|Place of origin||Greece, Cyprus|
|Cooking time||60 minutes|
Fanouropita is a traditional sweet fasting pie of Greek cuisine. It is offered on the memory day of St. Fanourios on August 27, when the pie is given to believers as a blessing. It is based on oils and does not contain any butter or eggs. Believers seek to offer the cake and get "revelation" of objects or people in general, or to find something they are looking for.
The name comes from Saint Fanourios. Fanourios means the one who reveals (greek verb: "φαίνω").
Worshiping Saint Fanourios while adopting the tradition of fanouropita origins either around 1500 AD or 1355-1369 AD, when the icon of Saint Fanourios was discovered, untouched, between ruins, in Rhodes or Cyprus. Saint Fanourios, in local tradition of Orthodox people, is since then the revealer of lost objects.
Fanouropita is usually round with diameter of about 25-30 cm. It is puffy, oily, aromatic and sometimes powdered with sifted white sugar.
Ingredients are numbered traditionally to be a single number, seven, nine or eleven materials, the number varying by region. In its simplest version, fanouropita has only 7 materials, as many as the mysteries of the Orthodox Church. The ingredients must be all intact, so it does not contain olive oil but vegetable oil. The basic / most common ingredients are: flour, vegetable oil, sugar, orange juice, baking powder, nuts, raisins. Other materials may include cinnamon, carnation, soda and water.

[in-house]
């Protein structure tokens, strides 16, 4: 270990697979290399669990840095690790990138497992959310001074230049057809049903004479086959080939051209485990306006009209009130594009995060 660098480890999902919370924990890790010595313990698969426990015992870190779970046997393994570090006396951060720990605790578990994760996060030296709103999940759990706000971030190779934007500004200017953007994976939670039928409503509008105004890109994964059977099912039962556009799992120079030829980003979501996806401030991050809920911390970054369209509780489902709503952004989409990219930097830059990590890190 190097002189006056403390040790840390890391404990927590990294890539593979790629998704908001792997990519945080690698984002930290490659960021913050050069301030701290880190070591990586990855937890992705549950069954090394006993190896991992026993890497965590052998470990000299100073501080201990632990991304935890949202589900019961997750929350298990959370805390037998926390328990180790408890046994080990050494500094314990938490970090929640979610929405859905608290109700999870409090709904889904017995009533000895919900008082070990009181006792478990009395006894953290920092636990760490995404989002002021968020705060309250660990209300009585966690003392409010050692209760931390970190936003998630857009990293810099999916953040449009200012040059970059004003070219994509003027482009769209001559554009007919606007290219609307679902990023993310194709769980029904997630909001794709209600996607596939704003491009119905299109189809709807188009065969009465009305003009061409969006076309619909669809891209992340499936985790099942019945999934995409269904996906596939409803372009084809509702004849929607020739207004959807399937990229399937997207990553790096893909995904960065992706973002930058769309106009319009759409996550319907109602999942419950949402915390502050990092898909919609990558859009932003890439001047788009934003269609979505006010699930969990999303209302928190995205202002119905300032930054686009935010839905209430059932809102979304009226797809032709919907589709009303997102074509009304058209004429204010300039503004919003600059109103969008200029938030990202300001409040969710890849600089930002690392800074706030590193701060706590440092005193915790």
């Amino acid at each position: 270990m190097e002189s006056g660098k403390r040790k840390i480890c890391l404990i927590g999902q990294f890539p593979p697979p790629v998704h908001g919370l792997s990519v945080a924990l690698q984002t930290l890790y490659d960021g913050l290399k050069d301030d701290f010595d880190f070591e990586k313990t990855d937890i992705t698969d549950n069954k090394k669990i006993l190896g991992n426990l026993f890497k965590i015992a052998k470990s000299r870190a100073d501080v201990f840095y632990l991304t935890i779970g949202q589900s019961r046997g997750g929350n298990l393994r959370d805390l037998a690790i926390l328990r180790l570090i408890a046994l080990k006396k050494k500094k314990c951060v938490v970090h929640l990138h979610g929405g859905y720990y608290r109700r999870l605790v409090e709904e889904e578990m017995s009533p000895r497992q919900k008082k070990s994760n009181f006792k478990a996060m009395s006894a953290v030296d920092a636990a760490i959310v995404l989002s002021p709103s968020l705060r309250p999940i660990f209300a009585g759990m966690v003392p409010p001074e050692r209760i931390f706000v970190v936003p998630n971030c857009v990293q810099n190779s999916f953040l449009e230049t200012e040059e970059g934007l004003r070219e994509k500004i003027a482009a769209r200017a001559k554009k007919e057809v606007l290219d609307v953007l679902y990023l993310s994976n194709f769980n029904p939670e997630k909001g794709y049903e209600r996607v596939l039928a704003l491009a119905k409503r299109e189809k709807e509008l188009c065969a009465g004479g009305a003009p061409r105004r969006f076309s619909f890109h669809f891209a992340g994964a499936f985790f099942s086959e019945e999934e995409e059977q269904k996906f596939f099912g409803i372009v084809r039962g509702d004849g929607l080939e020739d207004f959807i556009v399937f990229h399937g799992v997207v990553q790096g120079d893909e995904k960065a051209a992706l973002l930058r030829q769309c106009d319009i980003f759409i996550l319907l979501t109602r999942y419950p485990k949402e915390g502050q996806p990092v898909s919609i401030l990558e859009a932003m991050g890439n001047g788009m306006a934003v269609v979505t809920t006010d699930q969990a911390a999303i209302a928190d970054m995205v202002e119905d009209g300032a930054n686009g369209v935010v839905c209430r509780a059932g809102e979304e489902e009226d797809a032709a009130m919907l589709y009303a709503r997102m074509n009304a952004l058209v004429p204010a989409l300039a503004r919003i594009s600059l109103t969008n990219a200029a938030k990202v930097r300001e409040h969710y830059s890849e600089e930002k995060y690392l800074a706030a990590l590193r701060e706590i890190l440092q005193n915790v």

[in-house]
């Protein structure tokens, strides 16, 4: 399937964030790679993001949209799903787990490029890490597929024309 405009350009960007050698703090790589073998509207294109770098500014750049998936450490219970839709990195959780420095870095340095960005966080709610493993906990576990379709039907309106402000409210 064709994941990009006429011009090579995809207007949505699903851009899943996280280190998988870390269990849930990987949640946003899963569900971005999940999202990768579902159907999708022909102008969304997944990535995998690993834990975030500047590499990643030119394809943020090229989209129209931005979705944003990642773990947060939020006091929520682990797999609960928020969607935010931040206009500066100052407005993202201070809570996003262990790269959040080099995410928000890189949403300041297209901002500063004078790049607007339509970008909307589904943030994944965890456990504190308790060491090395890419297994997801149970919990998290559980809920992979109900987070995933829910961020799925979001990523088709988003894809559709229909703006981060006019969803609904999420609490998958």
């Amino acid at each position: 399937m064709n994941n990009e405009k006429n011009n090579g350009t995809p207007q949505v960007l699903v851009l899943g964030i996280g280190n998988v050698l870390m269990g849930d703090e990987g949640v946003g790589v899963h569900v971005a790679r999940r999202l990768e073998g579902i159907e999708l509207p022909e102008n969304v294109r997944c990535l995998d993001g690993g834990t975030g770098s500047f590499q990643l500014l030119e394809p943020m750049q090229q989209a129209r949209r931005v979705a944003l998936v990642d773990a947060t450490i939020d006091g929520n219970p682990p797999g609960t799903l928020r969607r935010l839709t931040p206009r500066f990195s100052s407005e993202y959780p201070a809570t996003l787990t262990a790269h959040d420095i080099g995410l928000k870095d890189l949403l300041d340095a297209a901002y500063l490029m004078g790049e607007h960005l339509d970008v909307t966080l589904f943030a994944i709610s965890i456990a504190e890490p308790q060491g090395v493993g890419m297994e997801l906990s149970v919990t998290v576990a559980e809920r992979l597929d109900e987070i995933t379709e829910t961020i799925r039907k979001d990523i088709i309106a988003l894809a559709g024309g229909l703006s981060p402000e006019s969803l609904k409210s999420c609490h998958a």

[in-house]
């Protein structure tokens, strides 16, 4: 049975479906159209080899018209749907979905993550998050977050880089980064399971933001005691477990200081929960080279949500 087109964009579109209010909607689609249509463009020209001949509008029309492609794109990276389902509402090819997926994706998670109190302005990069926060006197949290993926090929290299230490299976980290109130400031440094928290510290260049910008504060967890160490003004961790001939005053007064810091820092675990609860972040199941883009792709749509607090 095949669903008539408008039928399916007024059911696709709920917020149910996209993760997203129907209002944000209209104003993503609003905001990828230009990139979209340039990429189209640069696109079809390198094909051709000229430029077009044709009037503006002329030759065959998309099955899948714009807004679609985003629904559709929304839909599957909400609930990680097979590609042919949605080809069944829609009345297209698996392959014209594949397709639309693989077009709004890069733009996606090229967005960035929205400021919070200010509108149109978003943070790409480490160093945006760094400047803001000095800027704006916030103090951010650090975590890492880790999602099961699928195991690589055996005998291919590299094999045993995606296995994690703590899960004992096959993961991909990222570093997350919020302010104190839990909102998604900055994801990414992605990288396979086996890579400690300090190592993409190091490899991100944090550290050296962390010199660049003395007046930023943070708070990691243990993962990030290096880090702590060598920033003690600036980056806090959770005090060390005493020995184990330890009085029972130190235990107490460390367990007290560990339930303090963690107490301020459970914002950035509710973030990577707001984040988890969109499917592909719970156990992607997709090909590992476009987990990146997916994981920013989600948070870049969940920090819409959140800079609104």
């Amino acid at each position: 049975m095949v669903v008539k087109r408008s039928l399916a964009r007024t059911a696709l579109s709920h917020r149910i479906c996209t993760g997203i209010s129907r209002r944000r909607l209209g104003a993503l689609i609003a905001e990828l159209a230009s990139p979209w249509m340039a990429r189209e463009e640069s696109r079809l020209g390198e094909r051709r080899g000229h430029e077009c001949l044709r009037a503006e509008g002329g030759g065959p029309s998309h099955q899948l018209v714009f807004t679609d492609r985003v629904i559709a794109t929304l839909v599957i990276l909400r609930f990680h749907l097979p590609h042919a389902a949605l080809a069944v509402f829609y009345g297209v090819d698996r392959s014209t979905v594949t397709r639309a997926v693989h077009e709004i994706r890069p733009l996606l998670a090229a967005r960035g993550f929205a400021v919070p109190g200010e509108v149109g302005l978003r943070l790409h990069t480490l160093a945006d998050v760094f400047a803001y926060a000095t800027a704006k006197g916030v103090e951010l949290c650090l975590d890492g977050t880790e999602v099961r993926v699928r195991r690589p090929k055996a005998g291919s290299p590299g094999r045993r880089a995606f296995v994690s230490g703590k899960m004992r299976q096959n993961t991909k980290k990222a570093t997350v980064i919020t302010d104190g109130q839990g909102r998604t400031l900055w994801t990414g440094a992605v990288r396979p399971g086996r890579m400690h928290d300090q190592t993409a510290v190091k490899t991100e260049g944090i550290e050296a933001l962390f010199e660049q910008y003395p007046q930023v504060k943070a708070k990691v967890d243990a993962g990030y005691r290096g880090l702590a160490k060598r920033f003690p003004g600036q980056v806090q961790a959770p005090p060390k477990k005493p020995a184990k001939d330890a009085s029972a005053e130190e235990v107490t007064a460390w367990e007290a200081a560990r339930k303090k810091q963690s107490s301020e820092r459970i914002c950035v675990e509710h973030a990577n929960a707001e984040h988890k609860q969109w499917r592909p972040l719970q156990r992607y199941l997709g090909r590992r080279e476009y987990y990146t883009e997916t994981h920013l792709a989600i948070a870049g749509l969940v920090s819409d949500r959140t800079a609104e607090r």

The solid ingredients are mixed together. The liquid ingredients are also mixed together, separetely form the solid ones. Afterwards the two mixes are mixed together in a round baking pan, which is put in the oven, at about 170-180 Celsious, for about an hour. After it is out of the oven it is left to cool down and then it is powdered with sifted sugar.
Fanouropita is blessed in church and its pieces are offered to people. According to tradition, it is offered for the forgiveness of the Saint Fanourios' mother, who was a sinful woman behaving very cruely to the poor.
In popular culture
In various areas of Greece and Cyprus the tradition of the custom of the cace is followed by some Orthodox Christians to ask Saint Fanourios "reveal" a job to unemployed or an item that was lost or a lost case, to give health and find a groom for unmarried girls.
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